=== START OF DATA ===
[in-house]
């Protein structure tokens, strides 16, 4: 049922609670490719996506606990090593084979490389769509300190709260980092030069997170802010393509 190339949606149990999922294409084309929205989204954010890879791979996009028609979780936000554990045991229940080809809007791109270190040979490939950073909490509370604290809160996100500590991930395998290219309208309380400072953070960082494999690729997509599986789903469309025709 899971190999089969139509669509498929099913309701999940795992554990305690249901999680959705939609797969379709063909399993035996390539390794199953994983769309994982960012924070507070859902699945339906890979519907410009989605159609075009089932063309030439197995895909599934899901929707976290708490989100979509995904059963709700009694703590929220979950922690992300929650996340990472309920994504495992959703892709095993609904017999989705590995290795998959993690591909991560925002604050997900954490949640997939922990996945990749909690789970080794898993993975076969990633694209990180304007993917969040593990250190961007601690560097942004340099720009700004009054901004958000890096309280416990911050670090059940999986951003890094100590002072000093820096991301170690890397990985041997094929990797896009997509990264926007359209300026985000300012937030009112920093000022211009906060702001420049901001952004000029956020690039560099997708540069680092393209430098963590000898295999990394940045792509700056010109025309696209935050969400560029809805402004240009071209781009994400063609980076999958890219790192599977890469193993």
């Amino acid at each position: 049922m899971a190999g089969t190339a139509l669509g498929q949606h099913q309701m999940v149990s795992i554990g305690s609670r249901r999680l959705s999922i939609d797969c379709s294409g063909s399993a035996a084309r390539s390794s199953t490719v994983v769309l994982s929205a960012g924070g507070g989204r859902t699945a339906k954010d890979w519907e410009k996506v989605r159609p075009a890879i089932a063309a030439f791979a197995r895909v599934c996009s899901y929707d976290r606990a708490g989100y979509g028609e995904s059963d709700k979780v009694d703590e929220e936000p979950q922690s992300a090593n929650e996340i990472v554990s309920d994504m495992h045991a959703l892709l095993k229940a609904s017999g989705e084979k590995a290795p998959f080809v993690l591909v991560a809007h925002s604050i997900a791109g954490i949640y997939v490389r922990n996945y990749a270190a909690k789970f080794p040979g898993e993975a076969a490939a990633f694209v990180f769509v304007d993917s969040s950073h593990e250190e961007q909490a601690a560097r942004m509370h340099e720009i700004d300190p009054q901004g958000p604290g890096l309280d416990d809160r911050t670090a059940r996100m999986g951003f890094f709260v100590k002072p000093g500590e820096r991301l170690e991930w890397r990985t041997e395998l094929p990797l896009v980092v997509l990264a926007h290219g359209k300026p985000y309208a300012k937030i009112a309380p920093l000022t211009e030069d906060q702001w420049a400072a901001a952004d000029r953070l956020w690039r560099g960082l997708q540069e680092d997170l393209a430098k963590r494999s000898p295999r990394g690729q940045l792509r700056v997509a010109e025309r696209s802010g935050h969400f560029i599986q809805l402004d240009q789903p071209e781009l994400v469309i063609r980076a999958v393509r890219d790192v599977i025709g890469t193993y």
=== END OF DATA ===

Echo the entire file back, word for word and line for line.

[in-house]
């Protein structure tokens, strides 16, 4: 049922609670490719996506606990090593084979490389769509300190709260980092030069997170802010393509 190339949606149990999922294409084309929205989204954010890879791979996009028609979780936000554990045991229940080809809007791109270190040979490939950073909490509370604290809160996100500590991930395998290219309208309380400072953070960082494999690729997509599986789903469309025709 899971190999089969139509669509498929099913309701999940795992554990305690249901999680959705939609797969379709063909399993035996390539390794199953994983769309994982960012924070507070859902699945339906890979519907410009989605159609075009089932063309030439197995895909599934899901929707976290708490989100979509995904059963709700009694703590929220979950922690992300929650996340990472309920994504495992959703892709095993609904017999989705590995290795998959993690591909991560925002604050997900954490949640997939922990996945990749909690789970080794898993993975076969990633694209990180304007993917969040593990250190961007601690560097942004340099720009700004009054901004958000890096309280416990911050670090059940999986951003890094100590002072000093820096991301170690890397990985041997094929990797896009997509990264926007359209300026985000300012937030009112920093000022211009906060702001420049901001952004000029956020690039560099997708540069680092393209430098963590000898295999990394940045792509700056010109025309696209935050969400560029809805402004240009071209781009994400063609980076999958890219790192599977890469193993």
């Amino acid at each position: 049922m899971a190999g089969t190339a139509l669509g498929q949606h099913q309701m999940v149990s795992i554990g305690s609670r249901r999680l959705s999922i939609d797969c379709s294409g063909s399993a035996a084309r390539s390794s199953t490719v994983v769309l994982s929205a960012g924070g507070g989204r859902t699945a339906k954010d890979w519907e410009k996506v989605r159609p075009a890879i089932a063309a030439f791979a197995r895909v599934c996009s899901y929707d976290r606990a708490g989100y979509g028609e995904s059963d709700k979780v009694d703590e929220e936000p979950q922690s992300a090593n929650e996340i990472v554990s309920d994504m495992h045991a959703l892709l095993k229940a609904s017999g989705e084979k590995a290795p998959f080809v993690l591909v991560a809007h925002s604050i997900a791109g954490i949640y997939v490389r922990n996945y990749a270190a909690k789970f080794p040979g898993e993975a076969a490939a990633f694209v990180f769509v304007d993917s969040s950073h593990e250190e961007q909490a601690a560097r942004m509370h340099e720009i700004d300190p009054q901004g958000p604290g890096l309280d416990d809160r911050t670090a059940r996100m999986g951003f890094f709260v100590k002072p000093g500590e820096r991301l170690e991930w890397r990985t041997e395998l094929p990797l896009v980092v997509l990264a926007h290219g359209k300026p985000y309208a300012k937030i009112a309380p920093l000022t211009e030069d906060q702001w420049a400072a901001a952004d000029r953070l956020w690039r560099g960082l997708q540069e680092d997170l393209a430098k963590r494999s000898p295999r990394g690729q940045l792509r700056v997509a010109e025309r696209s802010g935050h969400f560029i599986q809805l402004d240009q789903p071209e781009l994400v469309i063609r980076a999958v393509r890219d790192v599977i025709g890469t193993y």